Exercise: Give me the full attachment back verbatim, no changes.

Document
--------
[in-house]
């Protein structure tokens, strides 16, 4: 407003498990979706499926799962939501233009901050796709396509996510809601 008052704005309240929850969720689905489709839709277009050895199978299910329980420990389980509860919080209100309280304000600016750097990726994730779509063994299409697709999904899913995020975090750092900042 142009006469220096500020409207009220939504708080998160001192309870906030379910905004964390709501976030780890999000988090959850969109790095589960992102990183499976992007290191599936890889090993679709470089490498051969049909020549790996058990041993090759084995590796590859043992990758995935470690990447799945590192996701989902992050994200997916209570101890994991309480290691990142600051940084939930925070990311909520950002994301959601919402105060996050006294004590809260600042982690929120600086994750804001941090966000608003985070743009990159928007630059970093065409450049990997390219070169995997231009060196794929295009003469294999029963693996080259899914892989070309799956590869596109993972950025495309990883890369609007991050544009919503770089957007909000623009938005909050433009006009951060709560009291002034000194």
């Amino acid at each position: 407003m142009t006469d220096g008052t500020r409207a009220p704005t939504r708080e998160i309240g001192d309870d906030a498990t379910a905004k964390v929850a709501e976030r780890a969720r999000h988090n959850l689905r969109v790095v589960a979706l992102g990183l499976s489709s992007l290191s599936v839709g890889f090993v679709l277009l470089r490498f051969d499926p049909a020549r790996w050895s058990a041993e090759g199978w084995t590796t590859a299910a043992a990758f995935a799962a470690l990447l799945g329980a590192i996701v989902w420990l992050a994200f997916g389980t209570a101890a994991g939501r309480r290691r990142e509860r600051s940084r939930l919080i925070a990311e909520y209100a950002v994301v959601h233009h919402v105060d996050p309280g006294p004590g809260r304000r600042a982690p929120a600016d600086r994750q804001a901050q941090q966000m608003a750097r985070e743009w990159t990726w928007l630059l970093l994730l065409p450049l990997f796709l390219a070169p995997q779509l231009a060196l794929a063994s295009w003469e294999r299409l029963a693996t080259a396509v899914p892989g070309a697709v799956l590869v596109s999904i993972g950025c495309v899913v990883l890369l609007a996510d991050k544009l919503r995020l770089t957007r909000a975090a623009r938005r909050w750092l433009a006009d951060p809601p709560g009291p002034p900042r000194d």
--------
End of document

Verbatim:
[in-house]
């Protein structure tokens, strides 16, 4: 407003498990979706499926799962939501233009901050796709396509996510809601 008052704005309240929850969720689905489709839709277009050895199978299910329980420990389980509860919080209100309280304000600016750097990726994730779509063994299409697709999904899913995020975090750092900042 142009006469220096500020409207009220939504708080998160001192309870906030379910905004964390709501976030780890999000988090959850969109790095589960992102990183499976992007290191599936890889090993679709470089490498051969049909020549790996058990041993090759084995590796590859043992990758995935470690990447799945590192996701989902992050994200997916209570101890994991309480290691990142600051940084939930925070990311909520950002994301959601919402105060996050006294004590809260600042982690929120600086994750804001941090966000608003985070743009990159928007630059970093065409450049990997390219070169995997231009060196794929295009003469294999029963693996080259899914892989070309799956590869596109993972950025495309990883890369609007991050544009919503770089957007909000623009938005909050433009006009951060709560009291002034000194």
């Amino acid at each position: 407003m142009t006469d220096g008052t500020r409207a009220p704005t939504r708080e998160i309240g001192d309870d906030a498990t379910a905004k964390v929850a709501e976030r780890a969720r999000h988090n959850l689905r969109v790095v589960a979706l992102g990183l499976s489709s992007l290191s599936v839709g890889f090993v679709l277009l470089r490498f051969d499926p049909a020549r790996w050895s058990a041993e090759g199978w084995t590796t590859a299910a043992a990758f995935a799962a470690l990447l799945g329980a590192i996701v989902w420990l992050a994200f997916g389980t209570a101890a994991g939501r309480r290691r990142e509860r600051s940084r939930l919080i925070a990311e909520y209100a950002v994301v959601h233009h919402v105060d996050p309280g006294p004590g809260r304000r600042a982690p929120a600016d600086r994750q804001a901050q941090q966000m608003a750097r985070e743009w990159t990726w928007l630059l970093l994730l065409p450049l990997f796709l390219a070169p995997q779509l231009a060196l794929a063994s295009w003469e294999r299409l029963a693996t080259a396509v899914p892989g070309a697709v799956l590869v596109s999904i993972g950025c495309v899913v990883l890369l609007a996510d991050k544009l919503r995020l770089t957007r909000a975090a623009r938005r909050w750092l433009a006009d951060p809601p709560g009291p002034p900042r000194d």